Why words matter (aka Shakespeare for Architects & Engineers) (Law note)

“What’s in a name? That which we call a rose
By any other name would smell as sweet.”

Romeo and Juliet (II, ii, 1-2)

Romeo & Juliet balcony

Words do matter.  In the context of construction law, there are some words that you should avoid at all costs.  Top of the list is the word inspect.  If your contract gives you the responsibility of inspecting the contractor’s work, stop.  Do not pass go.  Do not collect $200.  Inspection (at least to some owners and juries) connotes that a thorough review will be provided, and that every fault will be identified.  Instead of Inspection, a better word for your construction contract is Observe.  You should not be providing periodic inspection.  Instead, provide periodic observation.  

Am I nit-picking? Perhaps.  But inspect implies a much stronger duty than observe.  (Just my personal observation!).  There are other words you should also avoid in construction contracts.

Instead of certify, try review

Instead of approving shop drawings, try No exceptions noted 

Instead of best (or highest) standards, try meet the professional standard of care

Instead of immediately, try without undue delay

This list is just a sample.  There are many other words to be leery of, including guarantee, warrant, insure, and ensure.  

In doubt about whether your contract contains dangerous words that may expose you to extra legal liability?  Write your contract as if your attorney is looking over your shoulder.  Keep in mind, both Romeo and Juliet learned the hard way that words do indeed matter.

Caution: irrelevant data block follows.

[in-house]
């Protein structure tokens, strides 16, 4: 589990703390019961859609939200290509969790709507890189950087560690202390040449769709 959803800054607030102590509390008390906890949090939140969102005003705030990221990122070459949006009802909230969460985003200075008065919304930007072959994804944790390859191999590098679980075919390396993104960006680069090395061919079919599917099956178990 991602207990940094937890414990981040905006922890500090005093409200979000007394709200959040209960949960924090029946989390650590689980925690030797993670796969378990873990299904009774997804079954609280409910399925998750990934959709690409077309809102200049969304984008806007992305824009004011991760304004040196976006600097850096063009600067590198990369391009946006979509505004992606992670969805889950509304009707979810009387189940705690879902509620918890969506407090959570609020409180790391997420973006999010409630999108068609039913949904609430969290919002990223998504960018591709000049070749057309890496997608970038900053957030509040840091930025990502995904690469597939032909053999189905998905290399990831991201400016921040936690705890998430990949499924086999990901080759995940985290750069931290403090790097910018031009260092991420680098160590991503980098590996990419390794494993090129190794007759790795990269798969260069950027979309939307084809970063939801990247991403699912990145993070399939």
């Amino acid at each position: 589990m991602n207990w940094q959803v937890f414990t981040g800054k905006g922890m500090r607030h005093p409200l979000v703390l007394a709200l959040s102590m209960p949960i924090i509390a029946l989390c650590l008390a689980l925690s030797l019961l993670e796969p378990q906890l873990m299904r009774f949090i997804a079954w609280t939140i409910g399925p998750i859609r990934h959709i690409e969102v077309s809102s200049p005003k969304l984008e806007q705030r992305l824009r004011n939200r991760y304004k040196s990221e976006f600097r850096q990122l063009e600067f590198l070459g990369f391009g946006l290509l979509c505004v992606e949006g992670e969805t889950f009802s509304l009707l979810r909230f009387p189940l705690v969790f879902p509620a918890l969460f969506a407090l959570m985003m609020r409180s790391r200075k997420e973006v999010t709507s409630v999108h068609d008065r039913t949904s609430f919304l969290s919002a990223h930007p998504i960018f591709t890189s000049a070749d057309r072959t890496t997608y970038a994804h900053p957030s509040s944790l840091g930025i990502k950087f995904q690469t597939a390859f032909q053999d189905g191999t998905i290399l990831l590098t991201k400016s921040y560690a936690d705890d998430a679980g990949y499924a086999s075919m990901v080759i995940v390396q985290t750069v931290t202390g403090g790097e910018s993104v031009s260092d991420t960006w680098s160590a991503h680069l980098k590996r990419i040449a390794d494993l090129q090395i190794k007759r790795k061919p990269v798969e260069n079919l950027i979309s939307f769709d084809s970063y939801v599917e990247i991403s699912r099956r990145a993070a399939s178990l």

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2 thoughts on “Why words matter (aka Shakespeare for Architects & Engineers) (Law note)

  1. Jonathan says:

    I agree with periodic observations in lieu of inspection. However, what about the Architect’s actual first and second inspections (i.e. Inspections for Substantial Completion and Final Acceptance), per AIA A201.

    Regarding certify, what about its use in Industry Standard form G704, Certificate of Substantial Completion Document.

    • MelissaBrumback says:

      Thanks for the comment. Yes, it is true that there are some phrases within the AIA documents that use those terms. However, they generally are couched in enough qualifying language that they are not devistating, as they might be in another context. For example, re: certificates of payment, B101 states that certification is not a representation of “exhaustive or continuous on-site inspections to check the quality or quantity of the work” (Section In general, taken as a whole, the standard documents have enough meat in them to protect the design professional. The danger usually comes in either addendum, non-form contracts, or letters and such declaring “inspections” having taken place.

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